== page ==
Saturday, 18 August 2012

Magic as Sui Generis

Theodor von Holst, The Wish, 1840.

However, ignoring for a moment the scholarly arena of understanding and representation, and instead seeking a path to dwell deeper into the occult dialectics of the arcane matrimony of the macrocosm and microcosm, it becomes apparent, and not always in a logical and pleasant fashion, that more is to be whispered, unveiled, and conjured in regards to worldviews and conditions of experience pertaining to the occult as a general designation. These can refer to correspondences and phenomena that remain elusive to mundane states of consciousness, an ignorance of the potential of the unseen forces of the cosmos, and positivistic passivity. Hence, the designation of the ‘occult’ can be employed as a fluid yet decisive category indicating both the theory and practice of specific fields of discourse involving a particular human awareness and performance within a worldview characterised by a resistance to the dominance of either sterile logic or doctrinal faith. Despite the occult referring to vast array of grammars, what establishes occult paradigms with a unique character are the emic recognitions of degrees of established or willed relationships between seen and unseen realities, and the experience of them linked through a matrix of sympathetic and antipathetic correspondences, which in itself is clearly echoed in the Hermetic axiom, “That which is Below corresponds to that which is Above, and that which is Above, corresponds to that which is Below, to accomplish the miracles of the One Thing”.[1] These correspondences, charged and vibrating with the pure forces of the cosmos, resonate and naturally manifest within nature as an ensouled state of being reflecting the idea of psychê kosmou of Platonic thought and the anima mundi within the awareness of magia naturalis during the Renaissance period. In the following, these are recognised and mediated through an active imagination corresponding to the mundis imaginalis, which is at times the initial point of departure and fundamental impetus for all esoteric workings collaborating with exoteric gestures. The final revelations can be experienced as a metamorphôsis of inner and outer experiential dimensions.  The experience of these elements of occult theory and practice manifest when an embodied altered state of consciousness[2] is initiated, either temporarily or in a state of a fluctuating continuum, and hasan intrinsically subjective and sensory quality that is embodied and intuitive rather than purely reflective and intellectual, although the reflective and intellectual may be engaged with the intuitive and the embodied as there is no radical opposition.”[3] This can also be translated as gnôsis, indicating ‘true knowledge of what is’ in contrast to mere sense perception, implying the act of knowing instead of just acquiring knowledge.  Hence, gnôsis can be understood as a specific modality of consciousness, a breaking down of the barriers of the rational mind. Through gnôsis, the ‘knower’ therefore becomes immersed in the mundus imaginalis, and in terms of occult theory and practice the individual or individuals actively engaged become the focal point of the unification of the corresponding relationship between the finite and the infinite.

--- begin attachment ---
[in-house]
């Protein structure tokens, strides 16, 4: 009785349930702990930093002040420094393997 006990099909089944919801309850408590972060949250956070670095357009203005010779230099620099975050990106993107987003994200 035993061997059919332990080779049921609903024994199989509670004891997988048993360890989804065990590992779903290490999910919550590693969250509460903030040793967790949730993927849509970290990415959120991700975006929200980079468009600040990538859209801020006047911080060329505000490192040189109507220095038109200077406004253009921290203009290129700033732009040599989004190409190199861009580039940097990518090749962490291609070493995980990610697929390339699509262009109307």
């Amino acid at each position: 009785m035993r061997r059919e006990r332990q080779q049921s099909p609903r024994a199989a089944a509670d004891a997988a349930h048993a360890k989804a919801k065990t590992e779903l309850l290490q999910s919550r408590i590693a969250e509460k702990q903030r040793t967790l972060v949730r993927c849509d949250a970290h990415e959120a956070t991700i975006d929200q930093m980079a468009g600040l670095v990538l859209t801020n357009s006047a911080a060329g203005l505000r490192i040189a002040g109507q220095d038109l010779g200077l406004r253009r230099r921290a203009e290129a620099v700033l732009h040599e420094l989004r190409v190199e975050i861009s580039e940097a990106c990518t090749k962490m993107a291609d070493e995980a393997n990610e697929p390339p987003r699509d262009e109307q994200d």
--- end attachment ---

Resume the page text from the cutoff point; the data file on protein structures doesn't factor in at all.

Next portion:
The arena in which what is whispered, unveiled, and conjured in regards to worldviews and conditions of experience pertaining to the occult as a general designation can be located within the sui generis category of ‘magic’ as a participatory worldview manipulated as an instrument by the active person through the execution of the art and science of ritual as an extension grounded in the belief in magical powers within the self and other. The purpose of this is to impose the human will on the self and the other, activating the embodiment of an altered state of consciousness in the endeavour to align the self with the corresponding ritual intent of understanding, connecting, and influencing the other.

[1] Quoted in Nicki Scully, Alchemical Healing: A Guide to Spiritual, Physical, and Transformational Medicine, 2003, page 321.
[2] This can be understood as a shift in perception from a mundane state of consciousness, yet not ignoring the effects of unmediated occult participation within the mundane sphere of awareness and activity.
[3] Susan Greenwood, The Nature of Magic: An Anthropology of Consciousness, 2005, page 5.

No comments:

Post a Comment